Example of hyperlink:
<a href="http://10.0.3.1:4106/wgcgi.cgi?action=hotspot_auth &ts=1344238620&success=1&sess_timeout=1200&idle_timeout=600& sig=a05d352951986e5fbf939920b260a6be3a9fffd3&redirect=http://www.google.com/">Connect</a>
Example of form:
<form action="http://10.0.3.1:4106/wgcgi.cgi" method="post">
<input type="submit" name="Connect" value="Connect" title="Connect" />
<input type="hidden" name="action" value="hotspot_auth" />
<input type="hidden" name="ts" value="1344238620" />
<input type="hidden" name="success" value="1" />
<input type="hidden" name="sess_timeout" value="1200" />
<input type="hidden" name="idle_timeout" value="600" />
<input type="hidden" name="sig" value="a05d352951986e5fbf939920b260a6be3a9fffd3" />
<input type="hidden" name="redirect" value="http://www.google.com/" />
After Step 7 of the External Authentication process, if the Firebox detects any error in the authentication process, for example a URL parameter error, create session error, or invalid checksum, the Firebox redirects the client browser to the failure page of the external web server in Interaction Step 8.
The Firebox constructs the failure URL with an error code to indicate why authentication did not succeed. You can use these as the basis for messages to the user on the authentication failure page.
This example shows the format of the failure URL:
The failure URL includes these parameters:
- error — The error number that indicates the reason for failure.
- sn — The serial number of the Firebox.
- mac — The MAC address of the client.
The Firebox can set the error parameter to one of these error numbers:
|Error||Reason for Failure|
|510||Invalid authentication result or signature|
|511||Invalid CGI parameter|
|512||Create hotspot session failed|
|514||External authentication failed (success=0)|
You can configure the authentication failure page on the external web server to show different messages to the hotspot user based on the error code.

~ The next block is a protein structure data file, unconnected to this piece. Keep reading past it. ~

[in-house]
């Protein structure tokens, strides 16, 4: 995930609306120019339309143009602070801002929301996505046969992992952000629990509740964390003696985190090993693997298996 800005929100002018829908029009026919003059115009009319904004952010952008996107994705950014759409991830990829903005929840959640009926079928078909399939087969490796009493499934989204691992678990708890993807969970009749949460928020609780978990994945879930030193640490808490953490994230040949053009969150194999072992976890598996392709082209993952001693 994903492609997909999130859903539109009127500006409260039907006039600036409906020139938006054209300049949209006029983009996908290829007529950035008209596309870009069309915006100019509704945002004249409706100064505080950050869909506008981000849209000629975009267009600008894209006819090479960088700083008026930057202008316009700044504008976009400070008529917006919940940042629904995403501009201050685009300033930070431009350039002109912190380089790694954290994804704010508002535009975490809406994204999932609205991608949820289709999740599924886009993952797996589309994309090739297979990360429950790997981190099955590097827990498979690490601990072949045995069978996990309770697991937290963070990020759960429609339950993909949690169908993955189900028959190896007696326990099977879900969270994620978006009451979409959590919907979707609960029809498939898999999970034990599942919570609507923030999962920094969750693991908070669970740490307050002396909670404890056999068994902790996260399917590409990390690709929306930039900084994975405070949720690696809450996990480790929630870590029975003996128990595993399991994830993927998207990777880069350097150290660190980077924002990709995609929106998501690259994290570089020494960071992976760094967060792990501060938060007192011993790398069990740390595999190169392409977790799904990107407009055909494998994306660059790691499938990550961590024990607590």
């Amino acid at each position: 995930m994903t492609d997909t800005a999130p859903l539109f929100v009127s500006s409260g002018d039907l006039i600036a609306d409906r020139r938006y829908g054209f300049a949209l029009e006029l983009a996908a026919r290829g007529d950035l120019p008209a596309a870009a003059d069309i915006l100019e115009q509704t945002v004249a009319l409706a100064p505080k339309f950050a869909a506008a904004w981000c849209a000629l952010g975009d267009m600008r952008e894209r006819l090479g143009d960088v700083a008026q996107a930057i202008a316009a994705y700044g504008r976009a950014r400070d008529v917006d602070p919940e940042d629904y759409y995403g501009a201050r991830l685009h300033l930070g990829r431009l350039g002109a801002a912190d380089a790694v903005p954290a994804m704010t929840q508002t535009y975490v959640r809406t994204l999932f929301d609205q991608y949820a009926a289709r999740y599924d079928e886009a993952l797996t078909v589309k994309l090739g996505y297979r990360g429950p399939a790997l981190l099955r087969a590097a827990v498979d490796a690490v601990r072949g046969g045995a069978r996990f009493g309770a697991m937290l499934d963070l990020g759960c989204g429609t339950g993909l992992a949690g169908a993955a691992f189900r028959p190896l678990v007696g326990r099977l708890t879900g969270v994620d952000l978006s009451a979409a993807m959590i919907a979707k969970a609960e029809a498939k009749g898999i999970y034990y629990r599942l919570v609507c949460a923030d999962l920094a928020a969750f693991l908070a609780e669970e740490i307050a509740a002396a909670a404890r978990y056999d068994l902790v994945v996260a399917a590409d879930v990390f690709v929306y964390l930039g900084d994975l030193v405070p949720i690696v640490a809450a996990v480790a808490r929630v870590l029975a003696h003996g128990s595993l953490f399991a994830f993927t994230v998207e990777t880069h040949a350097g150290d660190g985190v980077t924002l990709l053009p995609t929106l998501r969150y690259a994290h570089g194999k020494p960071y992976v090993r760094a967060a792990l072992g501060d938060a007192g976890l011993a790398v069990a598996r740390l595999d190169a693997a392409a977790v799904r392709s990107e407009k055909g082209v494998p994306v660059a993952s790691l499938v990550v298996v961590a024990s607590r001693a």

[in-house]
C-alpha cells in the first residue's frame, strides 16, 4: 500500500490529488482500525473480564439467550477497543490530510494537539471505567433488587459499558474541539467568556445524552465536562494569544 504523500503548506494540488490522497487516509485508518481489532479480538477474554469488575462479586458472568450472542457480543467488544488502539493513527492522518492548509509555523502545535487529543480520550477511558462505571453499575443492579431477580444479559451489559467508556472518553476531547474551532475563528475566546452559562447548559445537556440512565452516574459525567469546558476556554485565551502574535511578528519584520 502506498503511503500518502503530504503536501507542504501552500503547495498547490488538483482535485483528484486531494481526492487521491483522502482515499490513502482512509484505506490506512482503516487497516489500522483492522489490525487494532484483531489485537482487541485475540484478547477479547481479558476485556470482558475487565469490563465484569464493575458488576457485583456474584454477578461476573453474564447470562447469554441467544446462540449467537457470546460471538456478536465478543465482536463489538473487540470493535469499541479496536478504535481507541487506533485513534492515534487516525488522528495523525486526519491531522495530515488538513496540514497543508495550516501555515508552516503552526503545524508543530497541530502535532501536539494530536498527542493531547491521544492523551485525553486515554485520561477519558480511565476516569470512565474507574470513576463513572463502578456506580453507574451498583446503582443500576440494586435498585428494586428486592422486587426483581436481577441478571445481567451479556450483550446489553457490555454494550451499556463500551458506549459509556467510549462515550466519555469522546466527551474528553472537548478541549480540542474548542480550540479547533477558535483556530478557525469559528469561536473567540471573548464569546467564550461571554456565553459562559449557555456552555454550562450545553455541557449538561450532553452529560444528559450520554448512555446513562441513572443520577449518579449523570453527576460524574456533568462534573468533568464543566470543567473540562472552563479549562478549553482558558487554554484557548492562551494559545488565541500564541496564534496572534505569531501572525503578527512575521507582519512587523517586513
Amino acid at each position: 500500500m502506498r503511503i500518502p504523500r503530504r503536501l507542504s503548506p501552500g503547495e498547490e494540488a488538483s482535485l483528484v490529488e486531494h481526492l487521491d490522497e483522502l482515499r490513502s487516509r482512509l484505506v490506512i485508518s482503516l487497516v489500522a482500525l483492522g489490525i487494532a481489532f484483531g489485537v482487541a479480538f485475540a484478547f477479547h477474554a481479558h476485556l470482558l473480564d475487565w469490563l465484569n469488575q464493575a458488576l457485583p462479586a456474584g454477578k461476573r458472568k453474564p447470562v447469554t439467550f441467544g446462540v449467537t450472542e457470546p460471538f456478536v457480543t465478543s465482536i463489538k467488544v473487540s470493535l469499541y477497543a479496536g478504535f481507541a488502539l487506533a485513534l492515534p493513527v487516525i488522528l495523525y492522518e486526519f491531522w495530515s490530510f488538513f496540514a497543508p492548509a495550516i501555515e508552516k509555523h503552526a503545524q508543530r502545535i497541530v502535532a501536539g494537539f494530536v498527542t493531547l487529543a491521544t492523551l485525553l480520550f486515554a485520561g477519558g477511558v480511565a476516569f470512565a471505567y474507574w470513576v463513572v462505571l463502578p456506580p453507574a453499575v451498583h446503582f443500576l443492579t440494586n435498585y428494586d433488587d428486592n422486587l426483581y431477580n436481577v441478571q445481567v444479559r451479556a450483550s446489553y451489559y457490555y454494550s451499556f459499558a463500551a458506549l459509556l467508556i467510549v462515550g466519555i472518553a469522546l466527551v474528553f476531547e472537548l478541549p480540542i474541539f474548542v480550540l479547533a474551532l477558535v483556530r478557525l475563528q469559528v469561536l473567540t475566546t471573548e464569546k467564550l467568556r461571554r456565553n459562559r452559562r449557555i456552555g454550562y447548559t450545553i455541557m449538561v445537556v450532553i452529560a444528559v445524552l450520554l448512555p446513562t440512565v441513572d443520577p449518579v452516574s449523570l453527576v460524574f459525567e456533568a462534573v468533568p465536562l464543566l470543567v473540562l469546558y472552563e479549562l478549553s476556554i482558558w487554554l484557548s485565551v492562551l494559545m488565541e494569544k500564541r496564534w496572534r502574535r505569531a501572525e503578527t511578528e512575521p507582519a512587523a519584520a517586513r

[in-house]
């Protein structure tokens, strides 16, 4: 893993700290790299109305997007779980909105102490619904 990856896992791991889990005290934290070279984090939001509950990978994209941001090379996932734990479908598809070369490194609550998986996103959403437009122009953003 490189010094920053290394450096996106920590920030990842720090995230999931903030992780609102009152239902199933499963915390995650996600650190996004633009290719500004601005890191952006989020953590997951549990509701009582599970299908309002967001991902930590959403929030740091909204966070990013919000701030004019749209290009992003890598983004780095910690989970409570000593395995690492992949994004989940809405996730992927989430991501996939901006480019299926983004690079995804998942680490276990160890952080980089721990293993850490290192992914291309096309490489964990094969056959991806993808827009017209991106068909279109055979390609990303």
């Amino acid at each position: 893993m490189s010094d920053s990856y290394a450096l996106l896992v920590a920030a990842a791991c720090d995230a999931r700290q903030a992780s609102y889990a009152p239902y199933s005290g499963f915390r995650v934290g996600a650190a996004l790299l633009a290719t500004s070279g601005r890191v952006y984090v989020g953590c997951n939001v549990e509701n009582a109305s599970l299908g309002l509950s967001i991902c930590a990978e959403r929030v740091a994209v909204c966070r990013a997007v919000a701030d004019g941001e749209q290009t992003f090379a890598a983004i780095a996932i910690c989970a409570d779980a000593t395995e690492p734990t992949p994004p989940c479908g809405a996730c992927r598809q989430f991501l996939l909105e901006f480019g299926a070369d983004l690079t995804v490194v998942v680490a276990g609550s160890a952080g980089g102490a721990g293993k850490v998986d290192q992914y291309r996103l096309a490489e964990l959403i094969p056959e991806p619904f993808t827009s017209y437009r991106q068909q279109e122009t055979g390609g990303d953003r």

If the external web server must log off a specified client, it sends a logoff URL to the Firebox that includes the MAC address of the client to log off. Each logoff URL can log off only one client at a time. For the Firebox to be able to successfully log off a client, the external web server must include these specific details in the logoff URL:
The action type. The value must always be hotspot_logoff.
The MAC address of the client to log off. The web server can use the same MAC address used in the access request URL.
A hex encoded string in lower case. It is a SHA1 checksum based on the macvalue and the shared secret. The shared secret you specify in the sig to calculate the hash checksum must match the shared secret configured in the hotspot settings on the Firebox.
The formula to calculate the checksum value is sig = SHA1(mac + secret). The Firebox uses the checksum value to identify the external web server. This enables the Firebox to only allow logoff requests from legitimate sources, and to make sure logoff requests from malicious sources are denied.
The external web server uses these parameters to generate the logoff URL in this format:
When the Firebox receives the logoff URL from the external web server, it sends one of these responses:
Success or failure of the user hotspot session log off
A <success> value of 0 means the logoff attempt failed. A <success> value of 1 means the logoff attempt succeeded.
The user hotspot session was not found
This message appears if the session already timed out or was deleted.
An internal error occurred
You can review the error messages to see if there is a problem with the logoff URL settings and then make any necessary adjustments to the settings.